Typical DDIS Hardware and Camera

A digital camera is needed to prepare a digital sample. Users may start with a smartphone or a comparable camera. If you are photographing a small object, a macro lens with decent macro capabilities at a magnification ratio of 1:1 is recommended. A microscope or stereo microscope with digital image capture capability may be needed for certain samples. Below is a list of devices for DDIS. For the latest DDIS hardware configuration, please visit the DDIS website at http://ddis.ifas.ufl.edu.

  • Camera or smartphone (with close-up capability)

  • Microscope or stereo microscope

  • Microscope illuminator or light

How does the DDIS process work?

The process of DDIS has four steps: 1) observe a pest, unknown plant, or symptom, 2) capture images through a digital camera with or without the use of a microscope, 3) submit the sample, with the option to revise the sample after initial submission, and 4) await diagnosis by a clinic or specialist. Turnaround time can range from hours to days, depending on the communication with the correct specialist, the quality of the image and associated information, and whether the pest can be diagnosed by images alone.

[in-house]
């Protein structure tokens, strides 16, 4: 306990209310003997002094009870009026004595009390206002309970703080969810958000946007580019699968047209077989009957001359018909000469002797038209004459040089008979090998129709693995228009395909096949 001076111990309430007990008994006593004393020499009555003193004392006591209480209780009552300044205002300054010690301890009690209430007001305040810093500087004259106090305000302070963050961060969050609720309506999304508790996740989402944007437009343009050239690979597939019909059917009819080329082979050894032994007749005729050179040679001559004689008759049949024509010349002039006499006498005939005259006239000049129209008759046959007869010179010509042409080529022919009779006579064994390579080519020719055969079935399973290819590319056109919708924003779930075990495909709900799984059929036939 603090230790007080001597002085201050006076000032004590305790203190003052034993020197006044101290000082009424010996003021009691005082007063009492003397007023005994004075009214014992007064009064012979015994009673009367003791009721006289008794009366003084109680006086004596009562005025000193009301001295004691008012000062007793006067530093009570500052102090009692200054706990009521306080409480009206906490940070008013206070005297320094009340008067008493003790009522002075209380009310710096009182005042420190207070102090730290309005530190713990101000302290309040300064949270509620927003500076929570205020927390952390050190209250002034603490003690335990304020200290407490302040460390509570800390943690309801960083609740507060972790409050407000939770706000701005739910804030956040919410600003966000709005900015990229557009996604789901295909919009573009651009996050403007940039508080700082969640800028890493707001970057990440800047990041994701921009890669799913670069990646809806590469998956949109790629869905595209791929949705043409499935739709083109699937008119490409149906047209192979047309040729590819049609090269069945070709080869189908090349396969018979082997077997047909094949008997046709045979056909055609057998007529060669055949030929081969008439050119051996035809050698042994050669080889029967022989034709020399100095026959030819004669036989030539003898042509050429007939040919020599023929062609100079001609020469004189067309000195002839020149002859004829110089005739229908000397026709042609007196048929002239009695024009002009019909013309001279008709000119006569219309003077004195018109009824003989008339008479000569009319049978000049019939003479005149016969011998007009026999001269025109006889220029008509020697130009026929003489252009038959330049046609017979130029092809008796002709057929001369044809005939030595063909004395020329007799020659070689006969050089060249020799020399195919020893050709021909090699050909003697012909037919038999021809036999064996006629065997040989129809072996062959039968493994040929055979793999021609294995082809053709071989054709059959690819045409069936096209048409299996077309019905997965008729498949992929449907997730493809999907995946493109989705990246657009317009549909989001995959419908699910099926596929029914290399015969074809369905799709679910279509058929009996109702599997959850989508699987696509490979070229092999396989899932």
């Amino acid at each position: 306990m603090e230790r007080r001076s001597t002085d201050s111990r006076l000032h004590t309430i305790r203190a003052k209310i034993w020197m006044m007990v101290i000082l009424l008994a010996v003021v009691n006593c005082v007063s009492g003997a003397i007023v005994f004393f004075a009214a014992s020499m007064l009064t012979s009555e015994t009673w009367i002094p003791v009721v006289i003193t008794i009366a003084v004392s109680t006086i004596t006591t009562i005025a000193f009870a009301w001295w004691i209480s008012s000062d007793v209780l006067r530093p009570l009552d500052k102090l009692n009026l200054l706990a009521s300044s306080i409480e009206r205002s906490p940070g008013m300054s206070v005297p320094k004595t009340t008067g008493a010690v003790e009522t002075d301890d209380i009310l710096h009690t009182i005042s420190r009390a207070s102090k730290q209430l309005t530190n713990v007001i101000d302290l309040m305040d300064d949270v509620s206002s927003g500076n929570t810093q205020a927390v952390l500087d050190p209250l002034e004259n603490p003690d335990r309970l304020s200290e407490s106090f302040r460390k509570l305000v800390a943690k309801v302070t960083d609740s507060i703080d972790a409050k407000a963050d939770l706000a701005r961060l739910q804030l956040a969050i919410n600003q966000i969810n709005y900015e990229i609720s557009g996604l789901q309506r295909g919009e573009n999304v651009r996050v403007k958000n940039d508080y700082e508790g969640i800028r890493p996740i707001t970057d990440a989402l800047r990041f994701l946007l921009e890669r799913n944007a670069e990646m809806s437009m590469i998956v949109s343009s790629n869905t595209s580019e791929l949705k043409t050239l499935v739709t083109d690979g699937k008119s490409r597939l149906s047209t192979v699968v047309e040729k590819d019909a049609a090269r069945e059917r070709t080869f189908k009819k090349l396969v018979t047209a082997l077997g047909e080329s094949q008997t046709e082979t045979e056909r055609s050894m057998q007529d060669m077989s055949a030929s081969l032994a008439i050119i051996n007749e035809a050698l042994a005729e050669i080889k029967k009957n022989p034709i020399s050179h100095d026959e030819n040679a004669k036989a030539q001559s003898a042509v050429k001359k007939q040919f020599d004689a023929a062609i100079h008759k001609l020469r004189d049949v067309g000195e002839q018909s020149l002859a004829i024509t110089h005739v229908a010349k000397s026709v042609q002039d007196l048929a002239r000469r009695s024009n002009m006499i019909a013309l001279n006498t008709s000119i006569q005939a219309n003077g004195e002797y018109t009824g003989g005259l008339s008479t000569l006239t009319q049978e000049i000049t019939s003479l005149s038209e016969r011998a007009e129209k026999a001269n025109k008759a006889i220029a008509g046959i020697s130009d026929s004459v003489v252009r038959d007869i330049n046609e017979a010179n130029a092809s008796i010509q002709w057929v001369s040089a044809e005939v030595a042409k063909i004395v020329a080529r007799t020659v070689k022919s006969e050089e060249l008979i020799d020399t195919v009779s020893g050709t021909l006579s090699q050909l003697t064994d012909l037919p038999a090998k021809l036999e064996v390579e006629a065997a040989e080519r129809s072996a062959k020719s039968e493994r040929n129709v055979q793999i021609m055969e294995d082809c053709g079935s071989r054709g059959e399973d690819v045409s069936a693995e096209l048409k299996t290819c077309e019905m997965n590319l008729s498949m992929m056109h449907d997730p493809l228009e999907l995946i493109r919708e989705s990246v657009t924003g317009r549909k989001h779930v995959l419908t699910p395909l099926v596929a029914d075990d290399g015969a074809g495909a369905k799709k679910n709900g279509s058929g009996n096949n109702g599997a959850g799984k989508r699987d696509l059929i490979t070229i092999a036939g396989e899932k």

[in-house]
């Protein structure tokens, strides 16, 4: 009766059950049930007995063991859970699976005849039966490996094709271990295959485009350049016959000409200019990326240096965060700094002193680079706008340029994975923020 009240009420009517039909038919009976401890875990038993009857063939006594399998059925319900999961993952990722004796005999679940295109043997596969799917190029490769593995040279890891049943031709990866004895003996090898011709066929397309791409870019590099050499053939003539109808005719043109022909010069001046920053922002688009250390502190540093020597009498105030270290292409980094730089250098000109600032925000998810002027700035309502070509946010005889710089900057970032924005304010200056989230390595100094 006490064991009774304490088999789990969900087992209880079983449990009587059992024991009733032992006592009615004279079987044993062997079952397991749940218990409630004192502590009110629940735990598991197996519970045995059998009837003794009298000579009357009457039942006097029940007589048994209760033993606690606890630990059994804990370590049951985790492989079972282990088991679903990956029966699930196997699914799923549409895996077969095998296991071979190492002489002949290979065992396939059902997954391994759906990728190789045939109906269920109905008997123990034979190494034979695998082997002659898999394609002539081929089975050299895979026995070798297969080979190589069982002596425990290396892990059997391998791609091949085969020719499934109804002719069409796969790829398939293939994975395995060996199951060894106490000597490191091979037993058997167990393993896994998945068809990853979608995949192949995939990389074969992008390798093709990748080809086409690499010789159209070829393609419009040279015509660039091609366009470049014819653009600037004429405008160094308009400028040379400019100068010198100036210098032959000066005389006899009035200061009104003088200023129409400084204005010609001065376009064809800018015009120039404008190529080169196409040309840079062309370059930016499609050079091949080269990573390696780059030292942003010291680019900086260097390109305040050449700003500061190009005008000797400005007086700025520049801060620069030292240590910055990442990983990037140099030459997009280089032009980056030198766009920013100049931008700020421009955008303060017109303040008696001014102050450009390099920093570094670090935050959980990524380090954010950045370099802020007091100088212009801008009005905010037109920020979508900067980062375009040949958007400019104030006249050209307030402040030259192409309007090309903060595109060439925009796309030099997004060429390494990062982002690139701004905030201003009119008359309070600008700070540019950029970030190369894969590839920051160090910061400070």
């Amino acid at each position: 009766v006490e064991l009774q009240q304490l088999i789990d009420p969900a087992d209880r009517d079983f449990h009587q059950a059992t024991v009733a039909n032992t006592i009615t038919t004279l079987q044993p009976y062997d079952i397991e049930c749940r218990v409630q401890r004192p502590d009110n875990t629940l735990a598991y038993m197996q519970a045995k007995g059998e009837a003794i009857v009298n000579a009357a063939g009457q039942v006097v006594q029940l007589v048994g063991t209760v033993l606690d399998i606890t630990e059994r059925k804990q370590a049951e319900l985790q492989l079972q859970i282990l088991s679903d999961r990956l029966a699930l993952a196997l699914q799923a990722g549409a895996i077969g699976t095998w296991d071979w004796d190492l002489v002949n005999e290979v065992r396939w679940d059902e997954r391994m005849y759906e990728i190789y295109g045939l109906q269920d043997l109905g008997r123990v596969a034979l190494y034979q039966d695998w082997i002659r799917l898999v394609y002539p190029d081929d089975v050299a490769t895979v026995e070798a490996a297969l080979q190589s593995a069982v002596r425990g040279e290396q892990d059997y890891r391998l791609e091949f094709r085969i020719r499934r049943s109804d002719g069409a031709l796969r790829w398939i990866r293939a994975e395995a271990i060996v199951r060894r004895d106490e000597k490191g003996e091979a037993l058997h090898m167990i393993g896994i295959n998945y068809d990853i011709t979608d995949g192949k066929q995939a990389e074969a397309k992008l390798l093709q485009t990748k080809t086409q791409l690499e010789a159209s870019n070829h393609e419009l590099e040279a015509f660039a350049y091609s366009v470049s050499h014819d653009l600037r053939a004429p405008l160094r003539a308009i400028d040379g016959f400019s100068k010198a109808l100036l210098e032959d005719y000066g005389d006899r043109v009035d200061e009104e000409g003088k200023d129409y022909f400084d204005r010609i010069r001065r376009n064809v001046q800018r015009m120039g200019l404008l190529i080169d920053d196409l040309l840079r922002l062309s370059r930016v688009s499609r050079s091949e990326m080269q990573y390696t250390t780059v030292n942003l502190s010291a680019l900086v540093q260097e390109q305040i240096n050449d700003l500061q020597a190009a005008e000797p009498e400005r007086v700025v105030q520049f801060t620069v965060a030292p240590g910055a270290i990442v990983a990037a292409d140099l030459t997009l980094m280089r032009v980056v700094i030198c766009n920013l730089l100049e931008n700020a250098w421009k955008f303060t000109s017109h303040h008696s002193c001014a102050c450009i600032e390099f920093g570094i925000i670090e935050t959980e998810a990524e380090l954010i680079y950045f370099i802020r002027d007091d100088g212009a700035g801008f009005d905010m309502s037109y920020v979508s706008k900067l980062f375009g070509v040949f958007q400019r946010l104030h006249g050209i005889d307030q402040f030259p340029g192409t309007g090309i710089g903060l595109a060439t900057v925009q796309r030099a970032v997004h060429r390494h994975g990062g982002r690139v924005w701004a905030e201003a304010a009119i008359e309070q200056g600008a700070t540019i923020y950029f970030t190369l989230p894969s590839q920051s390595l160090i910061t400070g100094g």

Data confidentiality and secure diagnosis are important. If a sample is sensitive, mark the sample as “private” so only the sample submitter and receivers can access it. Both the sample submitter and the diagnostician receive notifications of the sample’s status via email.

It is critical to prepare an in-focus and comprehensive digital sample. In general, images should include an entire view as well as close-up views of symptoms or diagnostic characteristics that facilitate accurate identification. For example, Figure 1 shows damage to a white fringetree, followed by a closer view of the damage, and then a close-up image of the insect responsible for the damage. In most cases, a successful diagnosis largely depends on the quality of the digital sample, along with a thorough explanation of the issue. Additional guidelines for submitting plant and pest photos are available on the DDIS website: http://ddis.ifas.ufl.edu. Generally, weed and insect ID is more successful through DDIS than disease symptom diagnosis, which often requires a specimen submitted to a laboratory or specialist.

Figure 1. 

Pictures of damage to leaves of a white fringetree (a, b) caused by the fringetree lace bug (c).


Credit:

Eileen Buss (a) and Lyle Buss (b, c), UF/IFAS


[Click thumbnail to enlarge.]

In addition, users may send a digital sample to several specialists or clinics for diagnosis simultaneously. For example, a sample can be sent to a pathologist and a physiologist so that they may collaborate on an answer.

DDIS Sample Types and User Roles

DDIS users may submit digital samples in the following categories to diagnostic clinics or specialists:

  • Plant disease

  • Insect (plant and non-plant)

  • Plant and weed ID

  • Mushroom/fungus ID

  • Management, physiology, and nutrient

  • Livestock